John Keats was born in London in 1795. He trained as a surgeon and apothecary but quickly abandoned this profession for poetry.
His first volume of poetry was published in 1817, soon after he had begun an influential friendship with the Romantic poet Percy Bysshe Shelley. His first collection and the subsequent long poem Endymion recieved mixed reviews, and sales were poor.
In late 1818 he moved to Hampstead where he met and fell deeply in love with his neighbour Fanny Brawne. During the following year Keats wrote some of his most famous works, including 'The Eve of St. Agnes', 'Ode to a Nightingale' and 'La Belle Dame sans Merci'.
He was however increasingly plagued by ill-health and financial troubles, which led him to break off his engagement to Fanny. Soon after the publication of Lamia, Isabella, The Eve of St Agnes and Other Poems in 1820, Keats left England for Italy in the hope that the climate would improve his health. But Keats was by this time suffering from advanced tuberculosis, and he died on February 23rd 1821.
On his request, Keats' tombstone reads only 'Here lies one whose name was writ in water'.
Portrait (c) National Portrait Gallery, London: NPG 194 John Keats, by William Hilton (died 1839)
About the Author
John Keats (1795-1821) is one of the greatest of the Romantic poets. Beyond his influence on poetry and literature, his body of work continues to be immensely popular. John Barnard is an authority on the Romantic period.
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This review is for the kindle version of the book. One would think that Penguin might have put a minimum of effort into adapting such a seminal text for their kindle classics collection. However this looks as if they've taken the pdf and run it through a run of the mill generator. The biggest howler is that there is no table of contents, so you will have to use the search function or simply go from page to page until you find the poem you want. The second big problem with the conversion is that the poems are tabbed in such a way that the lines start off almost a quarter of the way across the page. So when viewing in the standard portrait mode most of the lines are cut off before their natural breaks.
I spent £9.99 hoping for a definitive, well put together collection of one of the greatest ever poets, only to end up with an ebook that I might as well have downloaded from Project Gutenberg for free. Much has been written about problems with poetry and ebook readers, but many independent publishers have paid attention to these issues and brought out beautiful poetry ebooks that are a pleasure to read. One would think that, considering the price, Penguin would have put as much thought in when bringing Keats to Kindle. Don't be fooled by the price, this is not a premium ebook, it is a cynical attempt by Penguin to demand more money than the paperback cover price while putting zero effort into the Kindle conversion. Buy the paperback or download a free or budget version.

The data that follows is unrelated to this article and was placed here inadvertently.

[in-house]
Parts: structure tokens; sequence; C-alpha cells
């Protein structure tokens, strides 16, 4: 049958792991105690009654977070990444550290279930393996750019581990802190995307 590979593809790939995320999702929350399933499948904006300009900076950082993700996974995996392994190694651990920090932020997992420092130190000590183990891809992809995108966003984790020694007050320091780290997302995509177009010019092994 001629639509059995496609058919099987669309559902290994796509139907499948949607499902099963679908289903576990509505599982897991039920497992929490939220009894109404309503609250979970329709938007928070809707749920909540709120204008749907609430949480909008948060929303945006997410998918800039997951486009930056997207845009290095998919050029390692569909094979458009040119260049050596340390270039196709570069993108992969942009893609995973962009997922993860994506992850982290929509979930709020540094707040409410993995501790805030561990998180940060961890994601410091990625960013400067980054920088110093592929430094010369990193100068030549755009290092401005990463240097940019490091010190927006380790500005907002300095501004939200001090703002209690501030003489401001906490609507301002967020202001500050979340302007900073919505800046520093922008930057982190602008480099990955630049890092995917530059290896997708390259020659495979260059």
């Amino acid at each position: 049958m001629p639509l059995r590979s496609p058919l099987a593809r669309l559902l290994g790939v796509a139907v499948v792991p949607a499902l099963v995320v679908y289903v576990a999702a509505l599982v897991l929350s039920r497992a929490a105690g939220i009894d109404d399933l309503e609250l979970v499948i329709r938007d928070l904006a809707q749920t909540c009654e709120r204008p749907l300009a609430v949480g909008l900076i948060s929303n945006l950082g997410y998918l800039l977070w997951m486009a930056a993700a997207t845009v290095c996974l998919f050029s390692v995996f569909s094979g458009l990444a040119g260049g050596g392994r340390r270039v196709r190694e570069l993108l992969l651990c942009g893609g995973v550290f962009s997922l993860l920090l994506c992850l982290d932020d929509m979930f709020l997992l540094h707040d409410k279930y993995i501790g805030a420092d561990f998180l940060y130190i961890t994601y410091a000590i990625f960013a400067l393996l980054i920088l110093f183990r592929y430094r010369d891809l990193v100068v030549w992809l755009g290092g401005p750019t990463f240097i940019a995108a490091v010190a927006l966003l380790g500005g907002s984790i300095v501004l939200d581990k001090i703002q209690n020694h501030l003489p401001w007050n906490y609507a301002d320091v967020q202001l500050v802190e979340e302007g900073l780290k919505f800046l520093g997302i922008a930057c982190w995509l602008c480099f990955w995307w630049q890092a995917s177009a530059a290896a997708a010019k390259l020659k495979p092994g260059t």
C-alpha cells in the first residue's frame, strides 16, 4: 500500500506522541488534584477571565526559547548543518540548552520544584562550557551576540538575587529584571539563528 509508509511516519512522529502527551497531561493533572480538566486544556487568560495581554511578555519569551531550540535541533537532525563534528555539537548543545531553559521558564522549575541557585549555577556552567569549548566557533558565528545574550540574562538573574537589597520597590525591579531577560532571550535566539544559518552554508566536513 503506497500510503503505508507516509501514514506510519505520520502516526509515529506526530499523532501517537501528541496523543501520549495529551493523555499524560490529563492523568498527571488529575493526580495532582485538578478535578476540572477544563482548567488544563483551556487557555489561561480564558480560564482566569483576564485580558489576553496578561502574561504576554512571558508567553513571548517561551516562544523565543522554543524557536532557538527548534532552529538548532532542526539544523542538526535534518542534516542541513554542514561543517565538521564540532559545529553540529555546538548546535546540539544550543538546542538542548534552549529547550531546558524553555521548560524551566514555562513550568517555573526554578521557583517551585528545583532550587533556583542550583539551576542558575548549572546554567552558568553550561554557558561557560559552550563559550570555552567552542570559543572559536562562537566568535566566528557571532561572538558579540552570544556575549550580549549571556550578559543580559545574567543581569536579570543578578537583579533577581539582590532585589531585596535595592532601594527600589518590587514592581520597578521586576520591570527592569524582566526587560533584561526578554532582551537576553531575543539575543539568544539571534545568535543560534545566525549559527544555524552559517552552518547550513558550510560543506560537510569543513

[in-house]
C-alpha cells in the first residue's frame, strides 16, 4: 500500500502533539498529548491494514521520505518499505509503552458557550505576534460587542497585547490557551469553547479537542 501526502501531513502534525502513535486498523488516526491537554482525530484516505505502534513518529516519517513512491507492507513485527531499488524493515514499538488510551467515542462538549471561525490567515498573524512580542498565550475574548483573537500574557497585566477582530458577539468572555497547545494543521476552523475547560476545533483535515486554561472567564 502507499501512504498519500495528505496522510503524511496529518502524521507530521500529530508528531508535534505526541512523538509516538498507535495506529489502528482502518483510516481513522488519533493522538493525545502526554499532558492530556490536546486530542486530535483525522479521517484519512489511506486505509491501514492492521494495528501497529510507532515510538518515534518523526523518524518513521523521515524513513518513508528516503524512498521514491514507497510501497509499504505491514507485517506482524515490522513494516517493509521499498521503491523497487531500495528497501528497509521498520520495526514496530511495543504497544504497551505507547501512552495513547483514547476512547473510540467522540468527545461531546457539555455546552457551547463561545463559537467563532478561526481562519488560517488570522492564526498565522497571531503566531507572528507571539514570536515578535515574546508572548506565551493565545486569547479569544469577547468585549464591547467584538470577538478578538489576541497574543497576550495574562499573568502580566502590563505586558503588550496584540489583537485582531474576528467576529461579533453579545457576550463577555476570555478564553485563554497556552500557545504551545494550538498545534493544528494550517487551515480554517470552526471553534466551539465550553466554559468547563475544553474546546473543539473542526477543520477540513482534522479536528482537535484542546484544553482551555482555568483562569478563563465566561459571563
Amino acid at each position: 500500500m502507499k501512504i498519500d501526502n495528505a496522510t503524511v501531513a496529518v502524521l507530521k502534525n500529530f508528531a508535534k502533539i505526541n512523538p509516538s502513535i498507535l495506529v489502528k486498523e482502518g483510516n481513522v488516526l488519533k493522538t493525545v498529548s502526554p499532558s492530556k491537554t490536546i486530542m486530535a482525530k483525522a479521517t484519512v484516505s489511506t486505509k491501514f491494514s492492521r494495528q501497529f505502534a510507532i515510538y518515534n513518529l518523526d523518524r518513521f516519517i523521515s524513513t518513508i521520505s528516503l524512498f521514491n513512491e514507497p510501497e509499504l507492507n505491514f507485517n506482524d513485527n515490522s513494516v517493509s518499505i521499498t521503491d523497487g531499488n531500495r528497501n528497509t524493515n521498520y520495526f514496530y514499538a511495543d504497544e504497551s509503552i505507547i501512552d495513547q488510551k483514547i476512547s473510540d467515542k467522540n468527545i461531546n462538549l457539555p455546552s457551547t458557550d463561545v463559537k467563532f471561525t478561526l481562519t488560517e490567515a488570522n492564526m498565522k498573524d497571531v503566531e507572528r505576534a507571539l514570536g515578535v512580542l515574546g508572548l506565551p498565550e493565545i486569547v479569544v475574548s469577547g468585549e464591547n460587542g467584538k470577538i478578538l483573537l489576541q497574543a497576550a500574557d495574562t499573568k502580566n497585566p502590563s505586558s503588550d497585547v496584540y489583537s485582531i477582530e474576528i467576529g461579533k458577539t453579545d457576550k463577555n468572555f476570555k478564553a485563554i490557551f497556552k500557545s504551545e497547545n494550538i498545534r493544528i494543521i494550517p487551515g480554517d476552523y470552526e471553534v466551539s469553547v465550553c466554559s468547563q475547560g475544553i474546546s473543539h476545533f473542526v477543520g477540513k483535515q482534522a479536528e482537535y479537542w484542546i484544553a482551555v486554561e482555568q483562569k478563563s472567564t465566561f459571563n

A Spaniard, like I am, may not be the most accurate person to speak about English poetry. But considering my "amour fou" for W.B. Yeats, Lord Byron, Robert Browning and William Shakespeare, I think I can say one true statement: everyone should fall in love with Keats. He was probably the most uncultivated author of the whole History... but who minds about it, when his moody and sensitive soul has given us some of the lines which Oblivion could never waste.
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Reading an edition of Keats edited by John Barnard means contrasting two vastly different minds. The poet of rare and profound sensibility, and an academic with less of interest to offer than any editor I know of. The man, doubtless industrious, has literally nothing to say. Rarely have I read an introduction of such outstanding banality. The text and apparatus are no worse than other editions, but Barnard's pedestrian introduction provides the general reader with no insights or interesting directions to explore - instead we get the usual potted biography: Fanny (it was his girlfriend's name), TB, and the Spanish Steps. If you already know Keats was poorly and didn't live long, get an edition with something to say.
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